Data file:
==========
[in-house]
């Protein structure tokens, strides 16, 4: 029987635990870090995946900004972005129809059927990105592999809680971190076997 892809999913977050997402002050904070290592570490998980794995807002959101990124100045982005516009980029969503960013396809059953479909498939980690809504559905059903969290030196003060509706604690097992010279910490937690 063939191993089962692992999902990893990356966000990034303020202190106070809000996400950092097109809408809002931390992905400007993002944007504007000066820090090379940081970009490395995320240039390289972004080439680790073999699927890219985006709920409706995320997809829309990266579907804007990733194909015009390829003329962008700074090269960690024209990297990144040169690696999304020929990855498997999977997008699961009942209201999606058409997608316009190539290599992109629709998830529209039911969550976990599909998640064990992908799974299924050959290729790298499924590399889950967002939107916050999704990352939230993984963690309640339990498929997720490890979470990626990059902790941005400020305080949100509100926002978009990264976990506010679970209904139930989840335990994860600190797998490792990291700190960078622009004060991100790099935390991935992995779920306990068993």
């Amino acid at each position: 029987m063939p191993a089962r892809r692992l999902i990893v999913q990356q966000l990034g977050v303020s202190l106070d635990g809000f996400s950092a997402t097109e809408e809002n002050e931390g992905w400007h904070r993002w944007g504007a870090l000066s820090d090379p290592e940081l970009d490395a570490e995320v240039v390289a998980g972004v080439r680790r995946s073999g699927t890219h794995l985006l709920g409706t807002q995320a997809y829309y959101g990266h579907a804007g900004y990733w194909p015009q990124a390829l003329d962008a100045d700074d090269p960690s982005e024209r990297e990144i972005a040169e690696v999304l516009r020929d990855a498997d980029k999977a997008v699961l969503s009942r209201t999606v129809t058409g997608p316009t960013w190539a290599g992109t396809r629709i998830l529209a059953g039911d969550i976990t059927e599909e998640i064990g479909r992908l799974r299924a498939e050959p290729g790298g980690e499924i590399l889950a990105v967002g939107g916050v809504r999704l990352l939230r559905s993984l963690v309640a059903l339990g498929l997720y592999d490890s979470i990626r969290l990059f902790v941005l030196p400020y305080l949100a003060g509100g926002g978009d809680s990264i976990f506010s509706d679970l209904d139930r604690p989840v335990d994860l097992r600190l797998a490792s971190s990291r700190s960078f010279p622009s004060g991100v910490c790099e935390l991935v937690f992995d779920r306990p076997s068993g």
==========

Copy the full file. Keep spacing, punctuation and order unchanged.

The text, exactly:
[in-house]
């Protein structure tokens, strides 16, 4: 029987635990870090995946900004972005129809059927990105592999809680971190076997 892809999913977050997402002050904070290592570490998980794995807002959101990124100045982005516009980029969503960013396809059953479909498939980690809504559905059903969290030196003060509706604690097992010279910490937690 063939191993089962692992999902990893990356966000990034303020202190106070809000996400950092097109809408809002931390992905400007993002944007504007000066820090090379940081970009490395995320240039390289972004080439680790073999699927890219985006709920409706995320997809829309990266579907804007990733194909015009390829003329962008700074090269960690024209990297990144040169690696999304020929990855498997999977997008699961009942209201999606058409997608316009190539290599992109629709998830529209039911969550976990599909998640064990992908799974299924050959290729790298499924590399889950967002939107916050999704990352939230993984963690309640339990498929997720490890979470990626990059902790941005400020305080949100509100926002978009990264976990506010679970209904139930989840335990994860600190797998490792990291700190960078622009004060991100790099935390991935992995779920306990068993």
């Amino acid at each position: 029987m063939p191993a089962r892809r692992l999902i990893v999913q990356q966000l990034g977050v303020s202190l106070d635990g809000f996400s950092a997402t097109e809408e809002n002050e931390g992905w400007h904070r993002w944007g504007a870090l000066s820090d090379p290592e940081l970009d490395a570490e995320v240039v390289a998980g972004v080439r680790r995946s073999g699927t890219h794995l985006l709920g409706t807002q995320a997809y829309y959101g990266h579907a804007g900004y990733w194909p015009q990124a390829l003329d962008a100045d700074d090269p960690s982005e024209r990297e990144i972005a040169e690696v999304l516009r020929d990855a498997d980029k999977a997008v699961l969503s009942r209201t999606v129809t058409g997608p316009t960013w190539a290599g992109t396809r629709i998830l529209a059953g039911d969550i976990t059927e599909e998640i064990g479909r992908l799974r299924a498939e050959p290729g790298g980690e499924i590399l889950a990105v967002g939107g916050v809504r999704l990352l939230r559905s993984l963690v309640a059903l339990g498929l997720y592999d490890s979470i990626r969290l990059f902790v941005l030196p400020y305080l949100a003060g509100g926002g978009d809680s990264i976990f506010s509706d679970l209904d139930r604690p989840v335990d994860l097992r600190l797998a490792s971190s990291r700190s960078f010279p622009s004060g991100v910490c790099e935390l991935v937690f992995d779920r306990p076997s068993g």